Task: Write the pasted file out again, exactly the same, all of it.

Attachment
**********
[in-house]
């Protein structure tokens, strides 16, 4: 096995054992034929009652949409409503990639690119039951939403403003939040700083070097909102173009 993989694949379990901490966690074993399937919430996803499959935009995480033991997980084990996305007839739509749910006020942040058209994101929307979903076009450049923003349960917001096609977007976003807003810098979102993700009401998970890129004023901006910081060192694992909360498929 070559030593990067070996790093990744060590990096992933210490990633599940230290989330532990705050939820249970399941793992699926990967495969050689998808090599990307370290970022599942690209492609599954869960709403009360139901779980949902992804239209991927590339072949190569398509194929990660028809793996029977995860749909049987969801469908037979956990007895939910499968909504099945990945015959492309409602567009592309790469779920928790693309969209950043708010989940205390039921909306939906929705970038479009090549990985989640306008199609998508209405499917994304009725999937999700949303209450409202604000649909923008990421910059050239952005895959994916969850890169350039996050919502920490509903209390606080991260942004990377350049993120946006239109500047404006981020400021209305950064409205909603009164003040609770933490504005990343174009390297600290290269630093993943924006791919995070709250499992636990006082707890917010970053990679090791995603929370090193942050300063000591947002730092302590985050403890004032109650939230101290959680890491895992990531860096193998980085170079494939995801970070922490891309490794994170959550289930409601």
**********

[in-house]
């Protein structure tokens, strides 16, 4: 096995054992034929009652949409409503990639690119039951939403403003939040700083070097909102173009 993989694949379990901490966690074993399937919430996803499959935009995480033991997980084990996305007839739509749910006020942040058209994101929307979903076009450049923003349960917001096609977007976003807003810098979102993700009401998970890129004023901006910081060192694992909360498929 070559030593990067070996790093990744060590990096992933210490990633599940230290989330532990705050939820249970399941793992699926990967495969050689998808090599990307370290970022599942690209492609599954869960709403009360139901779980949902992804239209991927590339072949190569398509194929990660028809793996029977995860749909049987969801469908037979956990007895939910499968909504099945990945015959492309409602567009592309790469779920928790693309969209950043708010989940205390039921909306939906929705970038479009090549990985989640306008199609998508209405499917994304009725999937999700949303209450409202604000649909923008990421910059050239952005895959994916969850890169350039996050919502920490509903209390606080991260942004990377350049993120946006239109500047404006981020400021209305950064409205909603009164003040609770933490504005990343174009390297600290290269630093993943924006791919995070709250499992636990006082707890917010970053990679090791995603929370090193942050300063000591947002730092302590985050403890004032109650939230101290959680890491895992990531860096193998980085170079494939995801970070922490891309490794994170959550289930409601």